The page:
WW domains provide a platform for the assembly of multiprotein networks

Ingham, R. J. and Colwill, K. and Howard, C. and Dettwiler, S. and Lim, C. S. H. and Yu, J. and Hersi, K. and Raaijmakers, J. and Gish, G. and Mbamalu, G. and Taylor, L. and Yeung, B. and Vassilovski, G. and Amin, M. and Chen, F. and Matskova, L. and Winberg, G. and Ernberg, I. and Linding, R. and O'Donnell, P. and Starostine, A. and Keller, W. and Metalnikov, P. and Stark, C. and Pawson, T.. (2005) WW domains provide a platform for the assembly of multiprotein networks. Molecular and Cellular Biology, 25 (16). pp. 7092-7106.

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WW domains are protein modules that mediate protein-protein interactions through recognition of proline-rich peptide motifs and phosphorylated serine/threonine-proline sites. To pursue the functional properties of WW domains, we employed mass spectrometry to identify 148 proteins that associate with 10 human WW domains. Many of these proteins represent novel WW domain-binding partners and are components of multiprotein complexes involved in molecular processes, such as transcription, RNA processing, and cytoskeletal regulation. We validated one complex in detail, showing that WW domains of the AIP4 E3 protein-ubiquitin ligase bind directly to a PPXY motif in the p68 subunit of pre-mRNA cleavage and polyadenylation factor Im in a manner that promotes p68 ubiquitylation. The tested WW domains fall into three broad groups on the basis of hierarchical clustering with respect to their associated proteins; each such cluster of bound proteins displayed a distinct set of WW domain-binding motifs. We also found that separate WW domains from the same protein or closely related proteins can have different specificities for protein ligands and also demonstrated that a single polypeptide can bind multiple classes of WW domains through separate proline-rich motifs. These data suggest that WW domains provide a versatile platform to link individual proteins into physiologically important networks.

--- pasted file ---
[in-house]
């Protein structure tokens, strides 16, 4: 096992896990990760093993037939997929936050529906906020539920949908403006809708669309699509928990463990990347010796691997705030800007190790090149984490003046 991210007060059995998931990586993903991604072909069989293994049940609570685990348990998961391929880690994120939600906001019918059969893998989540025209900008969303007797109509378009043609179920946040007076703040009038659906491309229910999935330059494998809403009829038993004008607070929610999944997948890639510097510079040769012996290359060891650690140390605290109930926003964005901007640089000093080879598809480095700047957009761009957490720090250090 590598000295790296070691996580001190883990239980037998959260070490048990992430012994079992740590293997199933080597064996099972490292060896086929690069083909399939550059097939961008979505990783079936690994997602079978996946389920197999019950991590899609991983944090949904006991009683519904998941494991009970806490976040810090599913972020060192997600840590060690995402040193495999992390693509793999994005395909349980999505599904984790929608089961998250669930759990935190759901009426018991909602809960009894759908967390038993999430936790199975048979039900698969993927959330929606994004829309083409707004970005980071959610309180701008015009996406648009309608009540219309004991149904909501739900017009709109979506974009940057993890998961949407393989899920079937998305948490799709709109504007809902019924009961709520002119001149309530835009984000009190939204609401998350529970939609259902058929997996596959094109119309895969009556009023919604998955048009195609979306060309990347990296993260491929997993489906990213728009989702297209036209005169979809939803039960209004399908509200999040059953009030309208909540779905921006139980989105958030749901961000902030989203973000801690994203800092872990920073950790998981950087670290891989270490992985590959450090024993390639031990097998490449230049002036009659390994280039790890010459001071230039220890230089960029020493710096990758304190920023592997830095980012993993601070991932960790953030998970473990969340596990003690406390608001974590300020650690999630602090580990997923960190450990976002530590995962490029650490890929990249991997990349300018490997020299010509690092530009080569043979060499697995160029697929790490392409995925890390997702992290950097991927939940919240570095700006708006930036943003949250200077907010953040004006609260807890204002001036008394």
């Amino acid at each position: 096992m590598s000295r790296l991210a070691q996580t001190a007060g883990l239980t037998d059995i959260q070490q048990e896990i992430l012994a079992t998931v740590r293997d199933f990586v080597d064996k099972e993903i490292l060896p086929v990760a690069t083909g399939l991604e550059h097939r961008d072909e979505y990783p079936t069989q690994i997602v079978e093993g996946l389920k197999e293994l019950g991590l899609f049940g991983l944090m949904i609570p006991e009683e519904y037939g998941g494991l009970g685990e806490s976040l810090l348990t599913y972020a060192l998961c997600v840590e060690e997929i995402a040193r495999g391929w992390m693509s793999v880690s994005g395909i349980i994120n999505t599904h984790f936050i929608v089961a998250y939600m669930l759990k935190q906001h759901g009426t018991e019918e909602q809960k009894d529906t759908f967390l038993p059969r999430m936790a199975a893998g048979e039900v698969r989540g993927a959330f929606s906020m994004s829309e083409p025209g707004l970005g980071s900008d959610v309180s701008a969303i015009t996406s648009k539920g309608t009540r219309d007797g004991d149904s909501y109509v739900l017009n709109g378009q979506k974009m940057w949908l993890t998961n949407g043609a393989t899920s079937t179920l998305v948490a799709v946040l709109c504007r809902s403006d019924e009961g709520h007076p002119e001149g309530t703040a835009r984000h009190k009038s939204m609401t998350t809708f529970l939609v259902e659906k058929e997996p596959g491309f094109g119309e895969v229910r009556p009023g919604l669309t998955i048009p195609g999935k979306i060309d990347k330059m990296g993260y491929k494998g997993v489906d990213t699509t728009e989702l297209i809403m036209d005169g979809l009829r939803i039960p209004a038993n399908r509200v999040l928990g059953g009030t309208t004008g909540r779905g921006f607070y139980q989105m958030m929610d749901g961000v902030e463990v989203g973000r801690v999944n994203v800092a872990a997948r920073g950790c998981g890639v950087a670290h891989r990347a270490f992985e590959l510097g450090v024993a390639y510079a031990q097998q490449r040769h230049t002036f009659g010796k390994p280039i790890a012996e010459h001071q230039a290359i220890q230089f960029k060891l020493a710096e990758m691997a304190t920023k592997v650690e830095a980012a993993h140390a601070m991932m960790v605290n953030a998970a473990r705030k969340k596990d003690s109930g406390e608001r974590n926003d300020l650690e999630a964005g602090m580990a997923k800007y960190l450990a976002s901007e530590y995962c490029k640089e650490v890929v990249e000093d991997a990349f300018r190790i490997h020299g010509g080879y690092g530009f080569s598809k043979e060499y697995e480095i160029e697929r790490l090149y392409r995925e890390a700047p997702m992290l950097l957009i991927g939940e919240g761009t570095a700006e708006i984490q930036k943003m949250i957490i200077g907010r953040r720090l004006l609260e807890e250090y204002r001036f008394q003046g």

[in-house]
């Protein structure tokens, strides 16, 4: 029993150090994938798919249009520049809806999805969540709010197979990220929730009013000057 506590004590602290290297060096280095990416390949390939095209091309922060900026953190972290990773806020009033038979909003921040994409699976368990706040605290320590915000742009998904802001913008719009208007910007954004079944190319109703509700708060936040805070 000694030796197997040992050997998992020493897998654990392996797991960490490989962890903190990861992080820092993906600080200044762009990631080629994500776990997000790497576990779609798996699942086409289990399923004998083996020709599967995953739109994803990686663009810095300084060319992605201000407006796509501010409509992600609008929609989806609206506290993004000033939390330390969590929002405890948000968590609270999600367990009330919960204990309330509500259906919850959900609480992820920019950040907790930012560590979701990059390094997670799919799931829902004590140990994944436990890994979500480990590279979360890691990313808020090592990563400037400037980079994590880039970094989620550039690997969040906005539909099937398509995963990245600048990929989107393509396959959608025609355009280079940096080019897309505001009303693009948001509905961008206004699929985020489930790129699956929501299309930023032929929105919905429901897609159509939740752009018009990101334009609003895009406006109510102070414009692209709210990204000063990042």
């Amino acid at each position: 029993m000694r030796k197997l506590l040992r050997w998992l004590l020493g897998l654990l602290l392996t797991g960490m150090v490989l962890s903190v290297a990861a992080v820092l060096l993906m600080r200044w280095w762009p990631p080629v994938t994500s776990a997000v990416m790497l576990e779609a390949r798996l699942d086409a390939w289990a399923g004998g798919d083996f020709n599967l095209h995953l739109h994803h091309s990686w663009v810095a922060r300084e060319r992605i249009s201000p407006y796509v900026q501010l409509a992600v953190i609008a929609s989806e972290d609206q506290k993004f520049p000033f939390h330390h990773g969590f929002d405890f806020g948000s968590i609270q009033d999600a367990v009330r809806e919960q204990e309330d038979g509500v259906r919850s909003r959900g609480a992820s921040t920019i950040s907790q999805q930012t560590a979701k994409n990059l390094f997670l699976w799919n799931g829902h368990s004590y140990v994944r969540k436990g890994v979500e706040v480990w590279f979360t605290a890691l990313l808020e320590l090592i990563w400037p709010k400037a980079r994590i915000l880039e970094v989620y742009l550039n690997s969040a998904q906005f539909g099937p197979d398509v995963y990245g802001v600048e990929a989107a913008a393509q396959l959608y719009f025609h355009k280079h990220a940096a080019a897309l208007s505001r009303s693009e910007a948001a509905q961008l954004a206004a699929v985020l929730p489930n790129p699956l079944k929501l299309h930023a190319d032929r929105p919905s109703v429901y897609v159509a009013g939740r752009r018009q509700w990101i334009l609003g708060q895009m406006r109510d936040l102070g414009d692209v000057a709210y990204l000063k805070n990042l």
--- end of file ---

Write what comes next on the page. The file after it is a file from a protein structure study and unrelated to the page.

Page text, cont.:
Faculties and Departments:05 Faculty of Science > Departement Biozentrum > Former Organization Units Biozentrum > Cell Biology (Keller)
05 Faculty of Science > Departement Biozentrum > Growth & Development
UniBasel Contributors:Keller, Walter
Item Type:Article, refereed
Article Subtype:Research Article
Publisher:American Society for Microbiology
Note:Publication type according to Uni Basel Research Database: Journal article
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Last Modified:08 Nov 2017 10:13
Deposited On:22 Mar 2012 13:19

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